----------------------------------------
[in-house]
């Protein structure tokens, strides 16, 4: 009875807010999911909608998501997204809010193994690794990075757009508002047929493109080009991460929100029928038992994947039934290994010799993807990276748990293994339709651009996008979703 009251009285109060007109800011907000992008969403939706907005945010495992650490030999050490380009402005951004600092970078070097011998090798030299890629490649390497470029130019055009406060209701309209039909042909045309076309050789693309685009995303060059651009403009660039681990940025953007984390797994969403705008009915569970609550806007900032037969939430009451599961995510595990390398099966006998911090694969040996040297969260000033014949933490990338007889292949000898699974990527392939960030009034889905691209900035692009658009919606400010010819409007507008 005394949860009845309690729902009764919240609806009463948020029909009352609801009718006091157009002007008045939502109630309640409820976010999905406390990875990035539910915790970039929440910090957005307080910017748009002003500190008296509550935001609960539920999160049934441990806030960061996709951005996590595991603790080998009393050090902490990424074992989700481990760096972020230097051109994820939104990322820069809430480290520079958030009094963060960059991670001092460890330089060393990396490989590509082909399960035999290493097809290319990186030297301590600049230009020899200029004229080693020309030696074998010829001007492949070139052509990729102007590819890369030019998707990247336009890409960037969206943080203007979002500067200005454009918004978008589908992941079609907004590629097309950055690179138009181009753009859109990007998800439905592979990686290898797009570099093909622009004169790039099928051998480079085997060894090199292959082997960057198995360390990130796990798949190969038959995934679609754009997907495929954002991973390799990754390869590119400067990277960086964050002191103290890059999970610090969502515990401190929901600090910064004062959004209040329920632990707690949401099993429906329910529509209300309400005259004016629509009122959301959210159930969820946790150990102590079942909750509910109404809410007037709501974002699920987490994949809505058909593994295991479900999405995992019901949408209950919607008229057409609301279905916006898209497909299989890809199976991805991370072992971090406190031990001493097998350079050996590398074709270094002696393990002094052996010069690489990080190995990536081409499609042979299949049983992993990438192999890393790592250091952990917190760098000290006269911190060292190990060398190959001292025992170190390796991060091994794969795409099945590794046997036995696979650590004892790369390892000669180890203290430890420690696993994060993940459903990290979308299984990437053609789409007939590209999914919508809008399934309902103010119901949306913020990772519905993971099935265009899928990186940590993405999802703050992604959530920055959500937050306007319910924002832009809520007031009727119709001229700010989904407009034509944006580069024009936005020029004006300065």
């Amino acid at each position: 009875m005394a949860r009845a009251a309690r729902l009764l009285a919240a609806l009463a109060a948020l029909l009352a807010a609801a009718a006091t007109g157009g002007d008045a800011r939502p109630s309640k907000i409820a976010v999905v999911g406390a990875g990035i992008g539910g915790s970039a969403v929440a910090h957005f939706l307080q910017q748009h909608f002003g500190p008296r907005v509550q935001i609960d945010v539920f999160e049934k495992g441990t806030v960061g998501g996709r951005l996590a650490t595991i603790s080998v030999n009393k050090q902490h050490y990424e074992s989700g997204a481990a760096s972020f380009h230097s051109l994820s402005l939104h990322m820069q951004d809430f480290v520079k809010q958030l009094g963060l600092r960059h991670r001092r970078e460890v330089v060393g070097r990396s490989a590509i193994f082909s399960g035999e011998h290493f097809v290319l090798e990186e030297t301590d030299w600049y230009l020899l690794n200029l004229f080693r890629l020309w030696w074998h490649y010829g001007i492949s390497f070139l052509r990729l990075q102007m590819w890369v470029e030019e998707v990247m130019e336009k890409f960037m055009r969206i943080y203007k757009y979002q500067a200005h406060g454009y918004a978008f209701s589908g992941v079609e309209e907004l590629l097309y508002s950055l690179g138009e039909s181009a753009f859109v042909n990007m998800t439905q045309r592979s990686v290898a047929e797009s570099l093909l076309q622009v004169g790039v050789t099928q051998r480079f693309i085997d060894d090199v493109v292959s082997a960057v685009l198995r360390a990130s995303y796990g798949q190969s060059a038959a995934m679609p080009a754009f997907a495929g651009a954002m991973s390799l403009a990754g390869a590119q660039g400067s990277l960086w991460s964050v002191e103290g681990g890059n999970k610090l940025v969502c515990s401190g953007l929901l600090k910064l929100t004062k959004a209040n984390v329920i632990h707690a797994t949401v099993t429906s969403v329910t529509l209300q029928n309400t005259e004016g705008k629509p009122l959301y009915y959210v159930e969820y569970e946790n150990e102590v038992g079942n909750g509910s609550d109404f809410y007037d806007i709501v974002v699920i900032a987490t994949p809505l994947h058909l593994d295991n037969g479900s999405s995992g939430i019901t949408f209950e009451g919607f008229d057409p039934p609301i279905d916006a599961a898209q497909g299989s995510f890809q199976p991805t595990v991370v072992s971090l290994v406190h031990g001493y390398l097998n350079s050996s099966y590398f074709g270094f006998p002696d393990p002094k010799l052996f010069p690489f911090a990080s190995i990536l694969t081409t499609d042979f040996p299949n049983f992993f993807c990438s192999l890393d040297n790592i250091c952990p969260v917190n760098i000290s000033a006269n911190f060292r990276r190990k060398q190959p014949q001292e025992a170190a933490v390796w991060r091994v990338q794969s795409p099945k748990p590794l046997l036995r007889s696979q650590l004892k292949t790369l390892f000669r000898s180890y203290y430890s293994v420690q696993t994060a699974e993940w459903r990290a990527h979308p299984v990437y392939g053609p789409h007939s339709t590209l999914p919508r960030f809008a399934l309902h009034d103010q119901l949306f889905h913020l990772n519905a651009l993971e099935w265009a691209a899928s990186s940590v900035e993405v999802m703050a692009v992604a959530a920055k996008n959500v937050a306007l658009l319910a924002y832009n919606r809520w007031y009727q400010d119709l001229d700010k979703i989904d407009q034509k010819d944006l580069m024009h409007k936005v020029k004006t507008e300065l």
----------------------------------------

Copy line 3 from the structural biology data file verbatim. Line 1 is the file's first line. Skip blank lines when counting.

């Amino acid at each position: 009875m005394a949860r009845a009251a309690r729902l009764l009285a919240a609806l009463a109060a948020l029909l009352a807010a609801a009718a006091t007109g157009g002007d008045a800011r939502p109630s309640k907000i409820a976010v999905v999911g406390a990875g990035i992008g539910g915790s970039a969403v929440a910090h957005f939706l307080q910017q748009h909608f002003g500190p008296r907005v509550q935001i609960d945010v539920f999160e049934k495992g441990t806030v960061g998501g996709r951005l996590a650490t595991i603790s080998v030999n009393k050090q902490h050490y990424e074992s989700g997204a481990a760096s972020f380009h230097s051109l994820s402005l939104h990322m820069q951004d809430f480290v520079k809010q958030l009094g963060l600092r960059h991670r001092r970078e460890v330089v060393g070097r990396s490989a590509i193994f082909s399960g035999e011998h290493f097809v290319l090798e990186e030297t301590d030299w600049y230009l020899l690794n200029l004229f080693r890629l020309w030696w074998h490649y010829g001007i492949s390497f070139l052509r990729l990075q102007m590819w890369v470029e030019e998707v990247m130019e336009k890409f960037m055009r969206i943080y203007k757009y979002q500067a200005h406060g454009y918004a978008f209701s589908g992941v079609e309209e907004l590629l097309y508002s950055l690179g138009e039909s181009a753009f859109v042909n990007m998800t439905q045309r592979s990686v290898a047929e797009s570099l093909l076309q622009v004169g790039v050789t099928q051998r480079f693309i085997d060894d090199v493109v292959s082997a960057v685009l198995r360390a990130s995303y796990g798949q190969s060059a038959a995934m679609p080009a754009f997907a495929g651009a954002m991973s390799l403009a990754g390869a590119q660039g400067s990277l960086w991460s964050v002191e103290g681990g890059n999970k610090l940025v969502c515990s401190g953007l929901l600090k910064l929100t004062k959004a209040n984390v329920i632990h707690a797994t949401v099993t429906s969403v329910t529509l209300q029928n309400t005259e004016g705008k629509p009122l959301y009915y959210v159930e969820y569970e946790n150990e102590v038992g079942n909750g509910s609550d109404f809410y007037d806007i709501v974002v699920i900032a987490t994949p809505l994947h058909l593994d295991n037969g479900s999405s995992g939430i019901t949408f209950e009451g919607f008229d057409p039934p609301i279905d916006a599961a898209q497909g299989s995510f890809q199976p991805t595990v991370v072992s971090l290994v406190h031990g001493y390398l097998n350079s050996s099966y590398f074709g270094f006998p002696d393990p002094k010799l052996f010069p690489f911090a990080s190995i990536l694969t081409t499609d042979f040996p299949n049983f992993f993807c990438s192999l890393d040297n790592i250091c952990p969260v917190n760098i000290s000033a006269n911190f060292r990276r190990k060398q190959p014949q001292e025992a170190a933490v390796w991060r091994v990338q794969s795409p099945k748990p590794l046997l036995r007889s696979q650590l004892k292949t790369l390892f000669r000898s180890y203290y430890s293994v420690q696993t994060a699974e993940w459903r990290a990527h979308p299984v990437y392939g053609p789409h007939s339709t590209l999914p919508r960030f809008a399934l309902h009034d103010q119901l949306f889905h913020l990772n519905a651009l993971e099935w265009a691209a899928s990186s940590v900035e993405v999802m703050a692009v992604a959530a920055k996008n959500v937050a306007l658009l319910a924002y832009n919606r809520w007031y009727q400010d119709l001229d700010k979703i989904d407009q034509k010819d944006l580069m024009h409007k936005v020029k004006t507008e300065l």